DNA can help predict life expectancy
ORCADES recently contributed to a study that can help predict life expectancy. The study was conducted by Dr. Peter Joshi and his colleagues at the Usher Institute of Population Health Science, The University of Edinburgh.
The researchers produced a scoring system to test the effect of genes influencing lifespan. People who score in the top 10 percent of the population could expect to live up to five years longer than those in the lowest ten percent. The study looked at genetic data from more than 500,000 people. This number included people that took part in the ORCADES study.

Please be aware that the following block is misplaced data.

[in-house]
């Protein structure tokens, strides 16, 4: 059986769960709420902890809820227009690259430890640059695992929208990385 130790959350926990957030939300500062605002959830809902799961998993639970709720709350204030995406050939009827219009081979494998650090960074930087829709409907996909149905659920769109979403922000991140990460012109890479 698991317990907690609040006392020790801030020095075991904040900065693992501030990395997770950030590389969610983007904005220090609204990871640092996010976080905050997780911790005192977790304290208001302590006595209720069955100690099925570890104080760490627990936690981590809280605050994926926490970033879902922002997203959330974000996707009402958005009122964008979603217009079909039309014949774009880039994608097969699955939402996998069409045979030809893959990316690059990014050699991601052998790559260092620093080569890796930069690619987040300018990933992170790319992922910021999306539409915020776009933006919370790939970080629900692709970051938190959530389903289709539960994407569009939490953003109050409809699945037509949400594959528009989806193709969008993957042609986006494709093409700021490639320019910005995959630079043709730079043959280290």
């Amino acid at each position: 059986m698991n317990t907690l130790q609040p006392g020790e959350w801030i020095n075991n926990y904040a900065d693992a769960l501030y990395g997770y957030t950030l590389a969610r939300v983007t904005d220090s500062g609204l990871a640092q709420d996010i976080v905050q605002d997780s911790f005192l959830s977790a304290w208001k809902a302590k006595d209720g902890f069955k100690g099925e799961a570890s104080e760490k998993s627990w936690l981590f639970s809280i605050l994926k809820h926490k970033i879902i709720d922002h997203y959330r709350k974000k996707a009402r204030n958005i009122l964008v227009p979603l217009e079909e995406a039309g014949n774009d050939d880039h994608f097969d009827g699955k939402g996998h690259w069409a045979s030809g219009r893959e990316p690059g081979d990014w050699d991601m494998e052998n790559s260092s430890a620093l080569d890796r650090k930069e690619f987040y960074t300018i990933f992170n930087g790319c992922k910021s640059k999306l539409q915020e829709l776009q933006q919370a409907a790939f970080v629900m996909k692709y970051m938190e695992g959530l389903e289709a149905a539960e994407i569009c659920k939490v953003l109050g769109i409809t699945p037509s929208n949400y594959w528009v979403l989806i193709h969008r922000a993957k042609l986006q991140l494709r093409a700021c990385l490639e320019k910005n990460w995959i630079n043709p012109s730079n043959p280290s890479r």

The researchers found twelve areas of the human genome that majorly impact lifespan. Five of those areas had never been reported before. The areas with the largest effect on lifespan have been previously linked to fatal illnesses, including heart disease.
If we take 100 people at birth, or later, and use our lifespan score to divide them into 10 groups, the top group will live five years longer than the bottom, on average.
The original aim of the study was to find genes that directly influence how quickly people age. However if such genes exist, their effects were too small to be detected in this study.
This study was published in the Journal eLife and can be found in the link below: